How are you doing with your New Year resolutions?
The kind of advice I offer at the start of the year makes sure you create resolutions which are specific and measurable, and you’ll be staying on track by doing lots of planning.
But as the weeks go by, ask yourself – how are you doing?
Here are some things to consider if you’re struggling:
One slip up is not the end of the road
Don’t let one slip up turn into total failure.
One unhealthy meal is not going to undo all the healthy food you’ve eaten so far this year.
And if you’ve missed a workout, get yourself back to the gym next week to catch up.
I see people getting so angry at themselves for one mistake that they forget the successes they’ve had up to then. Keeping food diaries and recording workouts can give you a reminder of how well you’ve done so far, so that you can put one bad day in proper perspective.
If you’ve had a bad day, just make tomorrow a good one!
You’ve probably heard the saying begin with the end in mind. But what is even more important is to progress with the end in mind.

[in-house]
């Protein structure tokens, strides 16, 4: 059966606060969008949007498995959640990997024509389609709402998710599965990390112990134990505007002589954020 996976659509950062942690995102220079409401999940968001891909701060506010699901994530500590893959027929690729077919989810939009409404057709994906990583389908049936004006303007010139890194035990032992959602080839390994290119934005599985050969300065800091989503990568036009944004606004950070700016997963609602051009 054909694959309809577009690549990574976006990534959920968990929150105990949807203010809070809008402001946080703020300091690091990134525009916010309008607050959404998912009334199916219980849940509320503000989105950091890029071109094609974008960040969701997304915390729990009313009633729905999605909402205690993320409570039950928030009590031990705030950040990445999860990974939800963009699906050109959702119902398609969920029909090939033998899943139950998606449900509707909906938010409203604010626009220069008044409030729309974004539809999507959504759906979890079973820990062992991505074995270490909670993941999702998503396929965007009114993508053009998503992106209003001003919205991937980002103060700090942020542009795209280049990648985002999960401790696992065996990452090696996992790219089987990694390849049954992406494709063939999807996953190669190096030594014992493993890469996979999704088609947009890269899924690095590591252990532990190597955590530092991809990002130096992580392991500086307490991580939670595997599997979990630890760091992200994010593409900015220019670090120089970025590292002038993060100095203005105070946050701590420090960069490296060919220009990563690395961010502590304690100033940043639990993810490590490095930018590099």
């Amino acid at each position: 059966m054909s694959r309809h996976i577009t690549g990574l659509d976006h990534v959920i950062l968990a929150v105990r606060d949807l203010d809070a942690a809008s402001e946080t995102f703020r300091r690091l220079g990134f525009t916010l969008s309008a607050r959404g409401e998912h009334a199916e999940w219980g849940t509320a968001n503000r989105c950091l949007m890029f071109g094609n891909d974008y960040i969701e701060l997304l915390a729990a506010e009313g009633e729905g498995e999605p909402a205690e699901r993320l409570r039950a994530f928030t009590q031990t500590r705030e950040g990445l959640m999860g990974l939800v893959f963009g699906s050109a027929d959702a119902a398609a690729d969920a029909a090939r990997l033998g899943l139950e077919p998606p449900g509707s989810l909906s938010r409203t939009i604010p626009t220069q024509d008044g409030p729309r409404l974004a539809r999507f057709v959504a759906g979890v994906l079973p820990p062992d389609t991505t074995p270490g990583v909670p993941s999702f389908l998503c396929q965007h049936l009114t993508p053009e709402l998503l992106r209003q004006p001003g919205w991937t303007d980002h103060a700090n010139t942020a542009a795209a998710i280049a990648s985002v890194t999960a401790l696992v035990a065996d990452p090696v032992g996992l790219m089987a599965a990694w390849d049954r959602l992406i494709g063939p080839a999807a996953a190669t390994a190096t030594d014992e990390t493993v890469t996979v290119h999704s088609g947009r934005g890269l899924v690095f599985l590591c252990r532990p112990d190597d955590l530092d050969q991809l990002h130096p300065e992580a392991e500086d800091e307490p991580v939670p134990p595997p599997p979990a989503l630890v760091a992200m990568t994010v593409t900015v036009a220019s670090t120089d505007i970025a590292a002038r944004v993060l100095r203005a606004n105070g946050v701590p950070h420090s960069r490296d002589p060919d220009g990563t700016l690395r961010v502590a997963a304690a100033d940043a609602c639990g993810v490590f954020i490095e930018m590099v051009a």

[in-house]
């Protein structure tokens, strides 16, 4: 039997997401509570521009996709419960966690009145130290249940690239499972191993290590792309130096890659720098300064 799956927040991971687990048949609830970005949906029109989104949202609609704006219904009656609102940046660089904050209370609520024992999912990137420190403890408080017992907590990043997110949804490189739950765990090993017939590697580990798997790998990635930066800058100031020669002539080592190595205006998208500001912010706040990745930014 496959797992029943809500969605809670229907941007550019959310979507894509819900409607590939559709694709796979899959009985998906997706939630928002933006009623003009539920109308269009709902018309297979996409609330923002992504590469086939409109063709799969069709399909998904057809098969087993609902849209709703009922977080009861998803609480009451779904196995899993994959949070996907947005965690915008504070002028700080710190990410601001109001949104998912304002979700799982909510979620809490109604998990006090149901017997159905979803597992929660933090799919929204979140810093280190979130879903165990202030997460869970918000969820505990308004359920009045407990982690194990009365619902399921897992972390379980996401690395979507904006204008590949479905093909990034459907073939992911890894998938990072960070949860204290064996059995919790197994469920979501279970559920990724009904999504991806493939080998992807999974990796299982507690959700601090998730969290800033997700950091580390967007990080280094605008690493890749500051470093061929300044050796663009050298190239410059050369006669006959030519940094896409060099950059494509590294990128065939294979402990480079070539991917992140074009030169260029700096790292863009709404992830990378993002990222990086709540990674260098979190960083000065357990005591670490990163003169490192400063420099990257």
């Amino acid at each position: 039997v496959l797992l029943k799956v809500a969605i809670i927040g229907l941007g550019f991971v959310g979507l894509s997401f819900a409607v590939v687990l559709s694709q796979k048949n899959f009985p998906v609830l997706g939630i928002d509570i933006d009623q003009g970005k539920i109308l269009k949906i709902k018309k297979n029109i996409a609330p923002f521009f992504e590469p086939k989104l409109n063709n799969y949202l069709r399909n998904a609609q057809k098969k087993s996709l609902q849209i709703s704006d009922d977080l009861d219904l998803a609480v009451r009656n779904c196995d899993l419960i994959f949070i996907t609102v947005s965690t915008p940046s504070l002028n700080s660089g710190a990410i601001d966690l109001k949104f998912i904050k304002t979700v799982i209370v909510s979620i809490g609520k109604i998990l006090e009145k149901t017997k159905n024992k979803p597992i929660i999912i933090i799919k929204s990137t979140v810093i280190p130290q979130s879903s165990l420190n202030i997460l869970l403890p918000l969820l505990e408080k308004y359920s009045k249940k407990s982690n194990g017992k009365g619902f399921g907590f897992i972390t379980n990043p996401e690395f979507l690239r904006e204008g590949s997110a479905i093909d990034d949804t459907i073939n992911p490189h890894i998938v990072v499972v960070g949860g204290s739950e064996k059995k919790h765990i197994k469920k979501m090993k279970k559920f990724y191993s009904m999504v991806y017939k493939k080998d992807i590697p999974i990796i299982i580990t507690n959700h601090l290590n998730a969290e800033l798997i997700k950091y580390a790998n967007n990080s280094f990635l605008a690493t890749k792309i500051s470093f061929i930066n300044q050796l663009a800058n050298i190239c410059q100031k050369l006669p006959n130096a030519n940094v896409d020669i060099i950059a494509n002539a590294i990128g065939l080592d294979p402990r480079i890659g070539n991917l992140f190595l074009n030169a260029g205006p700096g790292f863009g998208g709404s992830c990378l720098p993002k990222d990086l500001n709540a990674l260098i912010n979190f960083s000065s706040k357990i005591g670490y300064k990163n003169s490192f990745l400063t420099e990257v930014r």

Remind yourself daily what you are aiming at and why. Focus on the benefits of reaching your goal – how great you’re going to feel, and what you can look forward to.
Avoid negative language
Most resolutions are about giving things up, so it’s very easy to talk about them in negative terms: “I am giving up beer for January”, “I am giving up cakes and chocolate”, or “I am going to stop worrying”. But all of these things have a positive end – a healthier you, a leaner you, a more effective you.
If you think and talk only about what you are giving up, you are bound to feel deprived. Shift the focus from what you are missing to what you are looking forward to by replacing negative statements with more positive ones – instead of “I’m not drinking during January” say “I’m having a healthy January and concentrating on raising my energy levels”.
You’ll also be challenged less by “friends” when you use positive language. Say your colleagues at work are off to the pub at the end of the day and are trying to persuade you to join them. Say “I’m not drinking at the moment” and you’ll probably find yourself questioned and having to justify yourself. Say “I’m going to the gym tomorrow and want to feel my best” and you’re giving them a positive, clearly stated reason which is less likely to be challenged.
You might find it useful to spend some time practice turning negative statements into positive ones, as most people naturally use negative language without thinking.
In summary, forgive one-off slips, stay focussed, and be mindful of your language.
Look out for further tips to help you stay on track in my next article.
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